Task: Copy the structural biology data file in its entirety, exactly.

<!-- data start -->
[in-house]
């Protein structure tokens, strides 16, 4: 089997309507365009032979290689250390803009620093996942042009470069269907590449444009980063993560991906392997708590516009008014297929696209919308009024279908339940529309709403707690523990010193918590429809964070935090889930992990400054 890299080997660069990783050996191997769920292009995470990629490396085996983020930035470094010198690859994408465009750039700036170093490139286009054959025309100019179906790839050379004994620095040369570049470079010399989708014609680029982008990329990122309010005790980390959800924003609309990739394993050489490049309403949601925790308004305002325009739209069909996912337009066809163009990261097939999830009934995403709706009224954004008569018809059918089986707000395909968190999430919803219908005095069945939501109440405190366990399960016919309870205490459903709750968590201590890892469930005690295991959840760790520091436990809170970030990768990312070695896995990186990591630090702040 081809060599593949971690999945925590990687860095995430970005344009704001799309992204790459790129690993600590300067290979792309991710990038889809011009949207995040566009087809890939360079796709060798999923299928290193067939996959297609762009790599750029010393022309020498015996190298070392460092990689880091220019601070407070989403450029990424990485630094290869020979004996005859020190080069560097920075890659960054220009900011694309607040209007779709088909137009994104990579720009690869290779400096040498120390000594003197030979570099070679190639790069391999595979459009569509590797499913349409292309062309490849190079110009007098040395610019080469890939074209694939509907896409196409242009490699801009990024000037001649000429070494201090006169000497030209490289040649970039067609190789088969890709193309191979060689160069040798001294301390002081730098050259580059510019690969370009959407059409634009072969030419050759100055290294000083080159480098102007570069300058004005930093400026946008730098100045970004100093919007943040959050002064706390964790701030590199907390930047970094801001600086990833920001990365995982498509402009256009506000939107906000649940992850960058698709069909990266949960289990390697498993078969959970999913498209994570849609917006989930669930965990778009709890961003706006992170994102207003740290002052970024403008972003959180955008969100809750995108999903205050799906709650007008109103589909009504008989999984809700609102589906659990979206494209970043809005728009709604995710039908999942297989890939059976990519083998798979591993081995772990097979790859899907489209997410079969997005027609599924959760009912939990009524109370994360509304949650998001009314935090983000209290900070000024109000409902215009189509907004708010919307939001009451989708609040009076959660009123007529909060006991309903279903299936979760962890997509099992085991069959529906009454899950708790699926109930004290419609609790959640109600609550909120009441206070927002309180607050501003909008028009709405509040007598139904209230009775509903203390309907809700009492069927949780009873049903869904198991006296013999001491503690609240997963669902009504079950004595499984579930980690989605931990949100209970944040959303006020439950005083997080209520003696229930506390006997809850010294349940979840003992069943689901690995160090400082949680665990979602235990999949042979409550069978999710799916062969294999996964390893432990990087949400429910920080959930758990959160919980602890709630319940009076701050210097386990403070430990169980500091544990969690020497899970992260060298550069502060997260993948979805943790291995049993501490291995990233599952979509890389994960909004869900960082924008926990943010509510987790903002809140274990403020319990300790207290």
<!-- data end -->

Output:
[in-house]
């Protein structure tokens, strides 16, 4: 089997309507365009032979290689250390803009620093996942042009470069269907590449444009980063993560991906392997708590516009008014297929696209919308009024279908339940529309709403707690523990010193918590429809964070935090889930992990400054 890299080997660069990783050996191997769920292009995470990629490396085996983020930035470094010198690859994408465009750039700036170093490139286009054959025309100019179906790839050379004994620095040369570049470079010399989708014609680029982008990329990122309010005790980390959800924003609309990739394993050489490049309403949601925790308004305002325009739209069909996912337009066809163009990261097939999830009934995403709706009224954004008569018809059918089986707000395909968190999430919803219908005095069945939501109440405190366990399960016919309870205490459903709750968590201590890892469930005690295991959840760790520091436990809170970030990768990312070695896995990186990591630090702040 081809060599593949971690999945925590990687860095995430970005344009704001799309992204790459790129690993600590300067290979792309991710990038889809011009949207995040566009087809890939360079796709060798999923299928290193067939996959297609762009790599750029010393022309020498015996190298070392460092990689880091220019601070407070989403450029990424990485630094290869020979004996005859020190080069560097920075890659960054220009900011694309607040209007779709088909137009994104990579720009690869290779400096040498120390000594003197030979570099070679190639790069391999595979459009569509590797499913349409292309062309490849190079110009007098040395610019080469890939074209694939509907896409196409242009490699801009990024000037001649000429070494201090006169000497030209490289040649970039067609190789088969890709193309191979060689160069040798001294301390002081730098050259580059510019690969370009959407059409634009072969030419050759100055290294000083080159480098102007570069300058004005930093400026946008730098100045970004100093919007943040959050002064706390964790701030590199907390930047970094801001600086990833920001990365995982498509402009256009506000939107906000649940992850960058698709069909990266949960289990390697498993078969959970999913498209994570849609917006989930669930965990778009709890961003706006992170994102207003740290002052970024403008972003959180955008969100809750995108999903205050799906709650007008109103589909009504008989999984809700609102589906659990979206494209970043809005728009709604995710039908999942297989890939059976990519083998798979591993081995772990097979790859899907489209997410079969997005027609599924959760009912939990009524109370994360509304949650998001009314935090983000209290900070000024109000409902215009189509907004708010919307939001009451989708609040009076959660009123007529909060006991309903279903299936979760962890997509099992085991069959529906009454899950708790699926109930004290419609609790959640109600609550909120009441206070927002309180607050501003909008028009709405509040007598139904209230009775509903203390309907809700009492069927949780009873049903869904198991006296013999001491503690609240997963669902009504079950004595499984579930980690989605931990949100209970944040959303006020439950005083997080209520003696229930506390006997809850010294349940979840003992069943689901690995160090400082949680665990979602235990999949042979409550069978999710799916062969294999996964390893432990990087949400429910920080959930758990959160919980602890709630319940009076701050210097386990403070430990169980500091544990969690020497899970992260060298550069502060997260993948979805943790291995049993501490291995990233599952979509890389994960909004869900960082924008926990943010509510987790903002809140274990403020319990300790207290």